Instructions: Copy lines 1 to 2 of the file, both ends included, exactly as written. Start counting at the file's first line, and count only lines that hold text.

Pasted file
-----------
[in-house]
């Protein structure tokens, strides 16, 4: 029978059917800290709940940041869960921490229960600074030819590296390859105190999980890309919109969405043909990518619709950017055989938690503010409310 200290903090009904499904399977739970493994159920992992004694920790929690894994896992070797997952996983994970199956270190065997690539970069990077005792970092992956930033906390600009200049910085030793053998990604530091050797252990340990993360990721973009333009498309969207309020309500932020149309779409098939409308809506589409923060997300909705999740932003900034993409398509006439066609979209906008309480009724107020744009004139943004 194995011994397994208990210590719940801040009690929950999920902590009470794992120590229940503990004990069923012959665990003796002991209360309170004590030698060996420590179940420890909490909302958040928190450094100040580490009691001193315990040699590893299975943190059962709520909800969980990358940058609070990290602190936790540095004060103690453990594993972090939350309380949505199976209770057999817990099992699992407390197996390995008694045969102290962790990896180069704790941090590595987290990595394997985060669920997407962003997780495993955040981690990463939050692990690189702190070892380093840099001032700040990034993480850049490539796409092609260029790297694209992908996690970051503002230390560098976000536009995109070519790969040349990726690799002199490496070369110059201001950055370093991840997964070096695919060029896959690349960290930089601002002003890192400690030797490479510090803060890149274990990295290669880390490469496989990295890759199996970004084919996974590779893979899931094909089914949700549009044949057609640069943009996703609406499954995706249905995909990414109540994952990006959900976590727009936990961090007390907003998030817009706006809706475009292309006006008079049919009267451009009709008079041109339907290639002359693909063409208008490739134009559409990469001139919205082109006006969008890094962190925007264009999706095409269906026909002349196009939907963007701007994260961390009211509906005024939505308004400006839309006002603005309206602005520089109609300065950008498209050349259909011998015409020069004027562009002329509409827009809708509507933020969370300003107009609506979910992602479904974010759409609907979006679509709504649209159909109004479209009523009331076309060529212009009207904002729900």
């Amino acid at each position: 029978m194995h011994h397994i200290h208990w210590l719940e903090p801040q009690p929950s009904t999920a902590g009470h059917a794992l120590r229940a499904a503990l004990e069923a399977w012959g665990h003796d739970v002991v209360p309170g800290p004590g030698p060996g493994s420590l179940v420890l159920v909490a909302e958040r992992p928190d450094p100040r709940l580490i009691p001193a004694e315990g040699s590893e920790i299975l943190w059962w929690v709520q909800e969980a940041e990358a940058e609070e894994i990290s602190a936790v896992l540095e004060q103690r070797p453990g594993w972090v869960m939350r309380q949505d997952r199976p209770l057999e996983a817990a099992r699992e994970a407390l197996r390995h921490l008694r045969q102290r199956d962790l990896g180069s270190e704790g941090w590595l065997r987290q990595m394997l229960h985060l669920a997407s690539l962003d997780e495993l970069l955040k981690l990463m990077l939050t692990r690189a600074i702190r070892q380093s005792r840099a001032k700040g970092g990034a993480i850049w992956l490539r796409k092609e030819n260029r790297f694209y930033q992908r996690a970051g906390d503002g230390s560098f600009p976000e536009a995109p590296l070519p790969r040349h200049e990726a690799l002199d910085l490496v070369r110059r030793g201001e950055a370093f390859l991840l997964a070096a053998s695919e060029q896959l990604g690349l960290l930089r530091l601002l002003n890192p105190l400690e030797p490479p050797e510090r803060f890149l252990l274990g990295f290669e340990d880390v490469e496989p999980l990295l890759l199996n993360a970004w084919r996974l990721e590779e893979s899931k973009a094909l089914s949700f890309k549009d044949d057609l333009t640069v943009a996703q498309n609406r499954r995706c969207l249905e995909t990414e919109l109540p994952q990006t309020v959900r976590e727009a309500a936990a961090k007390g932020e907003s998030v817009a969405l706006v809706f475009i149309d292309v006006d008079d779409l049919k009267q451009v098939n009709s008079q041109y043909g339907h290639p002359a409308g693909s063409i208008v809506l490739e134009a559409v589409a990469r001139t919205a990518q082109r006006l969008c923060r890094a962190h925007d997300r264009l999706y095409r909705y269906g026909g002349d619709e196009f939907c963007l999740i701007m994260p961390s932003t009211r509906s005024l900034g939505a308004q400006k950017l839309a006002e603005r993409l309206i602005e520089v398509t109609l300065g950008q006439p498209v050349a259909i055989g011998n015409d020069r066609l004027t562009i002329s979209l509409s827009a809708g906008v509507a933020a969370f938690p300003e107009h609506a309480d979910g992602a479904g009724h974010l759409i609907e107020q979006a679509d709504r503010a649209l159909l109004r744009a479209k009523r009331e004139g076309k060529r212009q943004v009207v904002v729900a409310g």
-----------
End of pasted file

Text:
[in-house]
């Protein structure tokens, strides 16, 4: 029978059917800290709940940041869960921490229960600074030819590296390859105190999980890309919109969405043909990518619709950017055989938690503010409310 200290903090009904499904399977739970493994159920992992004694920790929690894994896992070797997952996983994970199956270190065997690539970069990077005792970092992956930033906390600009200049910085030793053998990604530091050797252990340990993360990721973009333009498309969207309020309500932020149309779409098939409308809506589409923060997300909705999740932003900034993409398509006439066609979209906008309480009724107020744009004139943004 194995011994397994208990210590719940801040009690929950999920902590009470794992120590229940503990004990069923012959665990003796002991209360309170004590030698060996420590179940420890909490909302958040928190450094100040580490009691001193315990040699590893299975943190059962709520909800969980990358940058609070990290602190936790540095004060103690453990594993972090939350309380949505199976209770057999817990099992699992407390197996390995008694045969102290962790990896180069704790941090590595987290990595394997985060669920997407962003997780495993955040981690990463939050692990690189702190070892380093840099001032700040990034993480850049490539796409092609260029790297694209992908996690970051503002230390560098976000536009995109070519790969040349990726690799002199490496070369110059201001950055370093991840997964070096695919060029896959690349960290930089601002002003890192400690030797490479510090803060890149274990990295290669880390490469496989990295890759199996970004084919996974590779893979899931094909089914949700549009044949057609640069943009996703609406499954995706249905995909990414109540994952990006959900976590727009936990961090007390907003998030817009706006809706475009292309006006008079049919009267451009009709008079041109339907290639002359693909063409208008490739134009559409990469001139919205082109006006969008890094962190925007264009999706095409269906026909002349196009939907963007701007994260961390009211509906005024939505308004400006839309006002603005309206602005520089109609300065950008498209050349259909011998015409020069004027562009002329509409827009809708509507933020969370300003107009609506979910992602479904974010759409609907979006679509709504649209159909109004479209009523009331076309060529212009009207904002729900």